Hundreds of parents in Watford and surrounding areas will not send their children back to primary schools when they reopen from Monday.

The revelation comes after the Observer surveyed 542 parents in the Watford and surrounding areas. The responses were collected between last Friday (May 22) and Thursday (May 28).

Out of 429 parents with children in primary school or nursery:

  • 54 per cent (231) said they would not send their kids back to school in June
  • 31 per cent (135) said they would
  • 15 per cent (63) said they did not know yet

The survey also asked parents if they felt comfortable sending their kids back to school and how worried they were about their children catching Covid-19.

'It's a difficult choice'

While the majority would act on how they felt, six parents said they would send their kids back to school despite serious concerns.

A parent who answered that they were "very worried" about their kids catching coronavirus commented: "It’s so important for children to learn and go back as soon as possible. But it's a difficult choice in the current circumstances."

Another said: "I want my kids to be safe and not worry about catching Covid-19. I am in no hurry to send them back but I think for their own mental health and well being, they need to get some sense of normal routine at least."

Secondary schools

For the 250 parents with children in secondary schools, opinions about the Government's plans were mixed. The plan is to let Year 10s and Year 12s back on campus to get face-to-face exam support from teachers and keep other pupils at home until at least September.

  • 36 per cent of parents (89) thought secondary schools should open later than September
  • 20 per cent (49) thought secondary schools should open sooner than planned
  • 24 per cent (60) agreed with the Government's plan
  • The remaining 52 parents did not have an opinion

Families with at risk members

Parents' decisions could be influenced by whether or not they have vulnerable family members.

One in three parents surveyed live with someone who is at risk of Covid-19 - those who are over 70 or with underlying health conditions.

While nearly half of those without vulnerable members said they would not send their kids to primary school next week, 70 per cent of those with vulnerable members said the same thing.

There is no clear correlation when looking at the views of secondary school parents.

When should schools reopen?

We asked primary and secondary school parents when they would be happy to send their children back to school - and they were able to select more than one answer.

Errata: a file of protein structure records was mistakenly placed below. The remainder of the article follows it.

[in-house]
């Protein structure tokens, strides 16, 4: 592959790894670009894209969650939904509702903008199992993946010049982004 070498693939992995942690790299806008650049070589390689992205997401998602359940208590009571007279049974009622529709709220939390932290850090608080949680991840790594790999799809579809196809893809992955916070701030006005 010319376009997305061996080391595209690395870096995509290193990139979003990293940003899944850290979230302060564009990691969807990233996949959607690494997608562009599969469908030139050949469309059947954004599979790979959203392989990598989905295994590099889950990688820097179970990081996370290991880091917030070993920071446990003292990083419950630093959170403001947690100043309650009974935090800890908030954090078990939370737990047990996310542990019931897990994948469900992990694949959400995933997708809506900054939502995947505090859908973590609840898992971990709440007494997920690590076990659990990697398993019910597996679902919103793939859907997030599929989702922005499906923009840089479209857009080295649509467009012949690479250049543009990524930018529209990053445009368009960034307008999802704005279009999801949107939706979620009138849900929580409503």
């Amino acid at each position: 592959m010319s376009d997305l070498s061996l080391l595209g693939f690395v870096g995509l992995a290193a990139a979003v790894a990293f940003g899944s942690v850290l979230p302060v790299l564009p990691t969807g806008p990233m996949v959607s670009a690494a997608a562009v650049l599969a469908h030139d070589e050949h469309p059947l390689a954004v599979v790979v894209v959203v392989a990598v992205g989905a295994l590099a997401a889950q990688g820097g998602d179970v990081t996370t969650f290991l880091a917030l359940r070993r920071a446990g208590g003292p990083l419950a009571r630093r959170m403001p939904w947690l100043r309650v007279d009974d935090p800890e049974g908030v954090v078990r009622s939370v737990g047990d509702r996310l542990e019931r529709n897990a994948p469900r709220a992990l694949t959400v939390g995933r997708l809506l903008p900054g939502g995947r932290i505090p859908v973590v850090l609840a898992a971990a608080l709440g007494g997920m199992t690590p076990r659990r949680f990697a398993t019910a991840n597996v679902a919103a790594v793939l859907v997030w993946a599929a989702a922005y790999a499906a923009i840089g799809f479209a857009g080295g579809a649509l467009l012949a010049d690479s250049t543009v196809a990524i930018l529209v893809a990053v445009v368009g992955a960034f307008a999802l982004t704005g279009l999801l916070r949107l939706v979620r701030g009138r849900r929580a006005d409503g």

188 parents said schools should open when there is more evidence that the risk of children spreading Covid-19 is low - making it the most popular answer.

165 thought schools should open in September and another 153 thought they should open in June.

Outside of the options given in the survey, about 10 parents wanted to see a low R rate and an effective track and trace system. Four also said schools should open next year.

Falling behind in school vs Covid-19

Several parents expressed fears that their children would miss out on education.

One parent said: "The risk to their education is greater than their risk to Covid-19."

Another said: "The risks to children from Covid-19 appear slight compared to the damage being done to their learning and development."

The survey showed that generally, parents were either worried about their kids falling behind in school or Covid-19.

93 per cent of parents who would send their kids back were "not worried" about their kids getting coronavirus, but 64 per cent were "very worried" about falling behind in school.

Likewise, 82 per cent of those who will refuse to send their kids back were "very worried" about Covid-19, and 84 per cent were "not worried" about their kids missing out on education.

What parents said:

The Observer received more than 200 comments from parents - many of them with mixed views. Here are some of the highlights:

'Children are not guinea pigs'

Several parents expressed anger at the idea that their children are being used as guinea pigs.

One parent said: "I do not want my children used as guinea pigs until the Government are sure. We keep hearing nonsense about children rarely catching it but they are reporting other awful killer illnesses in children which are potentially related to Covid-19. Children are carriers and children at the age of mine do not understand social distancing."

Another said: "If Houses of Parliament are not happy to reconvene then why should my child go to school. They are using children as guinea pigs to see if there is a spike. Schools are breeding grounds for all sorts of bugs at the best of times."

'We can't be living on hold for the rest of our lives'

Other parents were keen for life to get back to normal.

One commented: "All of my children are starting at a new school in September. They are missing their social life and if they have a chance to say goodbye to their school friends when it's safe to do so, then so be it. We can't be living on hold for the rest of our lives. As long as we keep away from vulnerable people we should get through the worst fast."

Another said: "We have to learn to live with the virus. Until the vaccine is found should we all stay away from each other?"

Other comments suggested there were concerns about whether younger children could or knew how to social distance, and fears over a second wave of infections.

The survey also asked parents for their household income and working arrangements - but there was no clear correlation found between this information and their thoughts on schools reopening.